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An efficient algorithm for systematic analysis of nucleotide strings suitable for siRNA design.

Baranova A, Bode J, Manyam G, Emelianenko M - BMC Res Notes (2011)

Bottom Line: The "off-target" silencing effect hinders the development of siRNA-based therapeutic and research applications.We propose a new approach that reduces the computational time as compared to existing techniques.These strings could then be used as siRNA seats, as specific probes for gene expression studies by oligonucleotide-based microarrays, for the design of molecular beacon probes for Real-Time PCR and, generally, any type of PCR primers.

View Article: PubMed Central - HTML - PubMed

Affiliation: School of Systems Biology, George Mason University, Fairfax VA, USA. abaranov@gmu.edu.

ABSTRACT

Background: The "off-target" silencing effect hinders the development of siRNA-based therapeutic and research applications. Existing solutions for finding possible locations of siRNA seats within a large database of genes are either too slow, miss a portion of the targets, or are simply not designed to handle a very large number of queries. We propose a new approach that reduces the computational time as compared to existing techniques.

Findings: The proposed method employs tree-based storage in a form of a modified truncated suffix tree to sort all possible short string substrings within given set of strings (i.e. transcriptome). Using the new algorithm, we pre-computed a list of the best siRNA locations within each human gene ("siRNA seats"). siRNAs designed to reside within siRNA seats are less likely to hybridize off-target. These siRNA seats could be used as an input for the traditional "set-of-rules" type of siRNA designing software. The list of siRNA seats is available through a publicly available database located at http://web.cos.gmu.edu/~gmanyam/siRNA_db/search.php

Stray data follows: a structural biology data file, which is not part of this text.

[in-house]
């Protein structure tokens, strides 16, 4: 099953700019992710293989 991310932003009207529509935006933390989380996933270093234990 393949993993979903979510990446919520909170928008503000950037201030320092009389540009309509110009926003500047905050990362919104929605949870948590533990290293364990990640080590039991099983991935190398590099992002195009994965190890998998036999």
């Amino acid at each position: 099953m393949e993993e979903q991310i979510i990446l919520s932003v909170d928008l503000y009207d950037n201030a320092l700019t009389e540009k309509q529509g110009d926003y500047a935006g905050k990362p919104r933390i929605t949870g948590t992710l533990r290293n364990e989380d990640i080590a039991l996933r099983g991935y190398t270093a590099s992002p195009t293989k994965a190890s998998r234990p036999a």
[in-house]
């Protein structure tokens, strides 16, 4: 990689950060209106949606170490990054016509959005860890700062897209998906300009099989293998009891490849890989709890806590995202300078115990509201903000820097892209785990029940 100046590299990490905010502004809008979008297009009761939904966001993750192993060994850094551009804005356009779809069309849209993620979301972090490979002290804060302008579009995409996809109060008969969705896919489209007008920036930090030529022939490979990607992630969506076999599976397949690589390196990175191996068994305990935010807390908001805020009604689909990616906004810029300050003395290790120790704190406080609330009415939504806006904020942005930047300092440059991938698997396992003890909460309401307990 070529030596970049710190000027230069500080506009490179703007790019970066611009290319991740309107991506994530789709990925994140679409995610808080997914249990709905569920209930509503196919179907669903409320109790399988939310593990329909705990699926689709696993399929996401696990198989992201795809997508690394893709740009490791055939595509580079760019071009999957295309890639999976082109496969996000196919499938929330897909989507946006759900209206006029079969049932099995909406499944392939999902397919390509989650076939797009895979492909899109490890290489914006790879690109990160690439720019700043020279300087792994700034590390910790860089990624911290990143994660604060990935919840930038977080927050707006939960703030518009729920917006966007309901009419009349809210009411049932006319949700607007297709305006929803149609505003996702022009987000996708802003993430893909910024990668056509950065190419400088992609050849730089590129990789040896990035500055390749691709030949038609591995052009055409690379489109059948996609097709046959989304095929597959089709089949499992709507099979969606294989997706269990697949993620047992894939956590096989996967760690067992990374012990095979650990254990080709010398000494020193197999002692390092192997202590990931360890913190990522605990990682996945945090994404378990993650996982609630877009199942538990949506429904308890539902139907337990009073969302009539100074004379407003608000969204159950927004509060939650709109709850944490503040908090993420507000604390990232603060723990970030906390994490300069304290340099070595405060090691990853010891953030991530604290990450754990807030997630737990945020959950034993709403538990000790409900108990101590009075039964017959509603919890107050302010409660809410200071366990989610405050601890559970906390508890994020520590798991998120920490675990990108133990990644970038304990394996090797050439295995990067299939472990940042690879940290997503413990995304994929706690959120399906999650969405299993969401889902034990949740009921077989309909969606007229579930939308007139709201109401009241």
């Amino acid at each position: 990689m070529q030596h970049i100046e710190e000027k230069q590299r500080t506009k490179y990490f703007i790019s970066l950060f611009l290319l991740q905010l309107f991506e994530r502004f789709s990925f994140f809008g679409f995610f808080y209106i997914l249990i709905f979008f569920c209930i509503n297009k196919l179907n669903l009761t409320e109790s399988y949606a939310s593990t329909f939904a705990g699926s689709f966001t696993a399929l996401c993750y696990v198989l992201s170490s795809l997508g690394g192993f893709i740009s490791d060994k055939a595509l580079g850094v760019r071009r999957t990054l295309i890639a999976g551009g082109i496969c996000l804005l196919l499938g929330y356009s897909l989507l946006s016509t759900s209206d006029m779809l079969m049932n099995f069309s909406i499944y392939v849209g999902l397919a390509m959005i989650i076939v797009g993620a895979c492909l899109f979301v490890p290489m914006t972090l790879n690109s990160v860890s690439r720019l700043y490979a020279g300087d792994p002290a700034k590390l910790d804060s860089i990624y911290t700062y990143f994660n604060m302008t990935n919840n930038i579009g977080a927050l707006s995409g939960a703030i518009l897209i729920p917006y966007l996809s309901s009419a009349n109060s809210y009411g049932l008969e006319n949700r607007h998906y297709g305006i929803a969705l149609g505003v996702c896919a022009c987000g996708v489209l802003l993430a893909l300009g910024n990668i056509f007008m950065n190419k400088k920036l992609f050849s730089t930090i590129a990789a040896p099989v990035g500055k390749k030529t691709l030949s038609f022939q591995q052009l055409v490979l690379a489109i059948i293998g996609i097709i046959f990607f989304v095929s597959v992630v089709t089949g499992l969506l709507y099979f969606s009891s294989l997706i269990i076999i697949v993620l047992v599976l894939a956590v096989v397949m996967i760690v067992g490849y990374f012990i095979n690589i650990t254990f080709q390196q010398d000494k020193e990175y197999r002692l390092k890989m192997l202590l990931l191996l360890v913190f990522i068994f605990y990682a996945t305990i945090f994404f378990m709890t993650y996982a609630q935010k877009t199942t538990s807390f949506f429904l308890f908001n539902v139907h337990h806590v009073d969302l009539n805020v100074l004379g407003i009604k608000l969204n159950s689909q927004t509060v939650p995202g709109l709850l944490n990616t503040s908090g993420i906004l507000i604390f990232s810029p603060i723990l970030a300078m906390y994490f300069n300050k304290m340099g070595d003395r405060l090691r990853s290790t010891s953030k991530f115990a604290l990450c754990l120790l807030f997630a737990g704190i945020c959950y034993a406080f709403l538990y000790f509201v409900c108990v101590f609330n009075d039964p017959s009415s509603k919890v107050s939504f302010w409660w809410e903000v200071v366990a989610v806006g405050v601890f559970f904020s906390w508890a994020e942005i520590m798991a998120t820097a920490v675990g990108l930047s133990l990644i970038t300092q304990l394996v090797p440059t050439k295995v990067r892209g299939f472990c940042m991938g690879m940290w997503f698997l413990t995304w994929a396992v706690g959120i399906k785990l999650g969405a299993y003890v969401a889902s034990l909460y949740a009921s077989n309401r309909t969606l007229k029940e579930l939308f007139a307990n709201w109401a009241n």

Conclusions: In attempt to perform top-down prediction of the human siRNA with minimized off-target hybridization, we developed an efficient algorithm that employs suffix tree based storage of the substrings. Applications of this approach are not limited to optimal siRNA design, but can also be useful for other tasks involving selection of the characteristic strings specific to individual genes. These strings could then be used as siRNA seats, as specific probes for gene expression studies by oligonucleotide-based microarrays, for the design of molecular beacon probes for Real-Time PCR and, generally, any type of PCR primers.

No MeSH data available.


Related in: MedlinePlus

Generation of the storage of all substrings. This example illustrates the steps of Algorithm 1 for the input consisting of 3 genes AGAGAGGC, TCAATCCC and AATAAATC. All of the corresponding n-strings are identified with the number of occurrences stored in the leaf. The list of unique n-strings is provided, and the "siRNA seats" resulting from this computation are specified.
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Figure 3: Generation of the storage of all substrings. This example illustrates the steps of Algorithm 1 for the input consisting of 3 genes AGAGAGGC, TCAATCCC and AATAAATC. All of the corresponding n-strings are identified with the number of occurrences stored in the leaf. The list of unique n-strings is provided, and the "siRNA seats" resulting from this computation are specified.

Mentions: The flowchart description of this algorithm is given in Figure 2. In Figure 3 we provide an illustration of the steps the algorithm performs to store each of the input nucleotide strings and to identify the corresponding siRNA seats for some sample data. In this simple example with only 3 genes present, the suffix tree generated at Step 3 has 13 leaves with 11 of them correspond to unique n-strings recorded in the list UNIQUE_n. The output is given in a form of 7 unique N-strings which we refer to as ''siRNA seats''.